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Another way to understand condition (y1,y2)=(0,x1) A B y1=2 y1=x1 Use two versions of variables: before assignment and after. E.g., y1 and y1, respectively. postcondition: y1=x1 assignment: y1=2 precondition: 2=x1 2=x1

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Assignment condition (y1,y2)=(0,x1) A B y1=y1+5 y1=10 y1=5

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Assignment condition (y1,y2)=(0,x1) A B y1=y1+5 y1=10 y1=5 Postcondition: y1=10 Assignment: y1=y1+5 Precondition: y1+5=10, I.e., y1=5

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Verification conditions: assignment B): x1=y1*x2+y2 /\ y2 >=0 Assignment: y1=0 /\ y2=x1 B) [Y\g(X,Y)] = x1=0*x2+x1 /\ x1>=0 (or simply x1>=0) A B (y1,y2)=(0,x1) A): x1>=0 /\ x2>=0

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Second assignment Precondition: B): x1=y1*x2+y2 /\ y2>=0 Assignment: y1=y1+1/\y2=y2-x2 Postcondition: B)[Y\g(X,Y)]: x1=(y1+1)*x2+y2-x2 /\ y2-x2>=0 (y1,y2)=(y1+1,y2-x2) C B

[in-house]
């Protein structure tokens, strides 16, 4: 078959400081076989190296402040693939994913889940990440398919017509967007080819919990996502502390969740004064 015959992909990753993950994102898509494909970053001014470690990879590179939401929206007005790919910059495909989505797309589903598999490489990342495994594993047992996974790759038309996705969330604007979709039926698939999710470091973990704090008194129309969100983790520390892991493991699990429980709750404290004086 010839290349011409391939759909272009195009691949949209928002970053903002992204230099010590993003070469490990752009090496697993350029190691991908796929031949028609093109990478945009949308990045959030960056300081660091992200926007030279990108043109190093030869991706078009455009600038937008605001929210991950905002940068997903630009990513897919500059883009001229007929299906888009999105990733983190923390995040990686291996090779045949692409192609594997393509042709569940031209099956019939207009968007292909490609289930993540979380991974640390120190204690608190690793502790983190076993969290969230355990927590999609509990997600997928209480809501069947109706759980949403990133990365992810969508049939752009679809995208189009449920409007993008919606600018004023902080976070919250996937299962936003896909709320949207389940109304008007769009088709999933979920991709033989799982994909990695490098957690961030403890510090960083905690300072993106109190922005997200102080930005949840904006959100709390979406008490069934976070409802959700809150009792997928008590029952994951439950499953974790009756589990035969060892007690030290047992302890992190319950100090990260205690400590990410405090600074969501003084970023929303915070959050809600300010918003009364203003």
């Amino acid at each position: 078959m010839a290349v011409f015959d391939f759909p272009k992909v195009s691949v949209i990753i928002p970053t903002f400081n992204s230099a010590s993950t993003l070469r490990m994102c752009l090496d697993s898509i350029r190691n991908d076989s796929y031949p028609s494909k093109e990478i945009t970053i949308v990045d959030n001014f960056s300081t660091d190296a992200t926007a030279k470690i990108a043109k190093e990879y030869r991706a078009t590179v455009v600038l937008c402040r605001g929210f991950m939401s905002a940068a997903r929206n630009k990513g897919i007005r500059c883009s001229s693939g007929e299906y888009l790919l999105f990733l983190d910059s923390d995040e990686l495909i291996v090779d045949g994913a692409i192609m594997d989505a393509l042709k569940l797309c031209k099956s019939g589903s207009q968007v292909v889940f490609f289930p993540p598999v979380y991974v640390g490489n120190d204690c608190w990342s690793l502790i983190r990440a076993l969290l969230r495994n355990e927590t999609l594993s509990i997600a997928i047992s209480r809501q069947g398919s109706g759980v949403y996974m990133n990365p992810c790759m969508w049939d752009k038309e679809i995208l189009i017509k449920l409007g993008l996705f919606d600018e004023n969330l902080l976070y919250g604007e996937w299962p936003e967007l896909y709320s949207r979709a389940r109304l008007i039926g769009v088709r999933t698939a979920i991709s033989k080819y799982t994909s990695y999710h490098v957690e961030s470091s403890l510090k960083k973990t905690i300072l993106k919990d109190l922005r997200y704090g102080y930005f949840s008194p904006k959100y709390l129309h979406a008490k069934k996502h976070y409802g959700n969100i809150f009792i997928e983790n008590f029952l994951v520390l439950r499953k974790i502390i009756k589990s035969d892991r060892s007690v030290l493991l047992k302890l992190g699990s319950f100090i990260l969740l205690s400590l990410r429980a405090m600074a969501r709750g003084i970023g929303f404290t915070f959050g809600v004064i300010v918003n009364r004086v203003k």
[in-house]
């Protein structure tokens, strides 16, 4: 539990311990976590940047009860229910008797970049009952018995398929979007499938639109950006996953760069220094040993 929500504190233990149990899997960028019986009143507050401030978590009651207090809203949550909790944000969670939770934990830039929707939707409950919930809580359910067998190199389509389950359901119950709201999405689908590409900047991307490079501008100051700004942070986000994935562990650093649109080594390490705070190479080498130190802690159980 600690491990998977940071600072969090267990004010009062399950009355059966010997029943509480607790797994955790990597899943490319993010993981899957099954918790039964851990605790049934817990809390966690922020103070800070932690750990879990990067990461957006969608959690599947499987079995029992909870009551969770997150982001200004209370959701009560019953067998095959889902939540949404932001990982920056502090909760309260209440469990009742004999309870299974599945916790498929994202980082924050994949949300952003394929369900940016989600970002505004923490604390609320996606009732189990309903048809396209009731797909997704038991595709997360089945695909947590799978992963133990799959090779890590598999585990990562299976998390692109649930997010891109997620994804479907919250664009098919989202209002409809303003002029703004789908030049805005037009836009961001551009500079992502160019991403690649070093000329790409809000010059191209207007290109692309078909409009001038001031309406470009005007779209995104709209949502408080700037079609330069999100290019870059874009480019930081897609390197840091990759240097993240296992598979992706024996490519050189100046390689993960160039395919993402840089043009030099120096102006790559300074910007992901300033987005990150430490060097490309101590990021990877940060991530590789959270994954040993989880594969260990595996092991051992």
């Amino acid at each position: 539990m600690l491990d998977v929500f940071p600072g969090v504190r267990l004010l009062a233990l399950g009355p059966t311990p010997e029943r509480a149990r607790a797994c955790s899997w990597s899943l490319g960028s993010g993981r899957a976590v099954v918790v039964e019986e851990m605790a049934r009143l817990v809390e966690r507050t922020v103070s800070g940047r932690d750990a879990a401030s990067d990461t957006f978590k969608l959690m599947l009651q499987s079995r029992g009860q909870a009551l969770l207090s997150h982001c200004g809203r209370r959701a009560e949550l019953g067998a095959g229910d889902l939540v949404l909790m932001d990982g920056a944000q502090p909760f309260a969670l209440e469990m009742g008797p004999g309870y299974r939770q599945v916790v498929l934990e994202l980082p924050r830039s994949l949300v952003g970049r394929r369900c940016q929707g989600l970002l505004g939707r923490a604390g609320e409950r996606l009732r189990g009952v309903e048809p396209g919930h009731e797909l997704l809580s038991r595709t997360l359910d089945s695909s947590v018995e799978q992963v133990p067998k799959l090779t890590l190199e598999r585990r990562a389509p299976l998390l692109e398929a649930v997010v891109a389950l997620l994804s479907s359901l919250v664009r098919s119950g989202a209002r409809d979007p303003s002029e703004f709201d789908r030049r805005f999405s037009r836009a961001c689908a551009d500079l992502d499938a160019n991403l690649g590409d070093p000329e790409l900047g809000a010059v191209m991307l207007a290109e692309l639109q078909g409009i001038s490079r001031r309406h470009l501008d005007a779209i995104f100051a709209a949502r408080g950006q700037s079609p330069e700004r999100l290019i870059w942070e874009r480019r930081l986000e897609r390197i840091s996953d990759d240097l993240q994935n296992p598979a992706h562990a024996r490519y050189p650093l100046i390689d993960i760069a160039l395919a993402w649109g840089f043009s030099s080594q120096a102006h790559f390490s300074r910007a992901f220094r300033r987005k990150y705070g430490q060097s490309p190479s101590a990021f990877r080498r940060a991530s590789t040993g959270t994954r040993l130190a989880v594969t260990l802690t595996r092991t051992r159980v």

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Second assignment C): x1=y1*x2+y2 /\ y2>=0 /\ y2>=x2 B): x1=y1*x2+y2 /\ y2>=0 B)[Y\g(X,Y)]: x1=(y1+1)*x2+y2-x2 /\ y2-x2>=0 C B

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(z1,z2)=(y1,y2) Third assignment D):x1=y1*x2+y2 /\ y2>=0 /\ y2<x2 E):x1=z1*x2+z2 /\ 0<=z2<x2 E)[Z\g(X,Y]: x1=y1*x2+y2 /\ 0<=y2<x2 E D

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Verification conditions: tests B) /\ t(X,Y)) C) ( B) /\ ¬t(X,Y)) D) B): x1=y1*x2+y2 /\ y2>=0 C): x1=y1*x2+y2 /\ y2>=0 /\ y2>=x2 D):x1=y1*x2+y2 /\ y2>=0 /\ y2<x2 y2>=x2 B C D B C D t(X,Y) false true falsetrue